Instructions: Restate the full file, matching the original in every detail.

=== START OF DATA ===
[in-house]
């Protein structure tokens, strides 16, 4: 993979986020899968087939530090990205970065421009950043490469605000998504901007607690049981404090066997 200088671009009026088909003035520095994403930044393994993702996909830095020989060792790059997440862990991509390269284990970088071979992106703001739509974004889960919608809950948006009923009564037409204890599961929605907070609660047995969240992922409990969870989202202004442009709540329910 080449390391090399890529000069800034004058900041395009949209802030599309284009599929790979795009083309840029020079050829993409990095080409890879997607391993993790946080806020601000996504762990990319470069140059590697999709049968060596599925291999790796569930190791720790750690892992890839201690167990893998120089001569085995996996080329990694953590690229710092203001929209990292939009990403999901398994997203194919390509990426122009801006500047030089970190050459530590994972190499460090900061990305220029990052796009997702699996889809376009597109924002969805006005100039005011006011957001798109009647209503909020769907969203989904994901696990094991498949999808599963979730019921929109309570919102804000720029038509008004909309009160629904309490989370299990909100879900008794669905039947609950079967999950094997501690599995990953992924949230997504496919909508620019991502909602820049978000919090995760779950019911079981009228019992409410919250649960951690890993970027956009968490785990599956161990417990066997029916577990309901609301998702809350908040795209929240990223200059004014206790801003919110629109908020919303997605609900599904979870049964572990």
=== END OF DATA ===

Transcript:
[in-house]
């Protein structure tokens, strides 16, 4: 993979986020899968087939530090990205970065421009950043490469605000998504901007607690049981404090066997 200088671009009026088909003035520095994403930044393994993702996909830095020989060792790059997440862990991509390269284990970088071979992106703001739509974004889960919608809950948006009923009564037409204890599961929605907070609660047995969240992922409990969870989202202004442009709540329910 080449390391090399890529000069800034004058900041395009949209802030599309284009599929790979795009083309840029020079050829993409990095080409890879997607391993993790946080806020601000996504762990990319470069140059590697999709049968060596599925291999790796569930190791720790750690892992890839201690167990893998120089001569085995996996080329990694953590690229710092203001929209990292939009990403999901398994997203194919390509990426122009801006500047030089970190050459530590994972190499460090900061990305220029990052796009997702699996889809376009597109924002969805006005100039005011006011957001798109009647209503909020769907969203989904994901696990094991498949999808599963979730019921929109309570919102804000720029038509008004909309009160629904309490989370299990909100879900008794669905039947609950079967999950094997501690599995990953992924949230997504496919909508620019991502909602820049978000919090995760779950019911079981009228019992409410919250649960951690890993970027956009968490785990599956161990417990066997029916577990309901609301998702809350908040795209929240990223200059004014206790801003919110629109908020919303997605609900599904979870049964572990």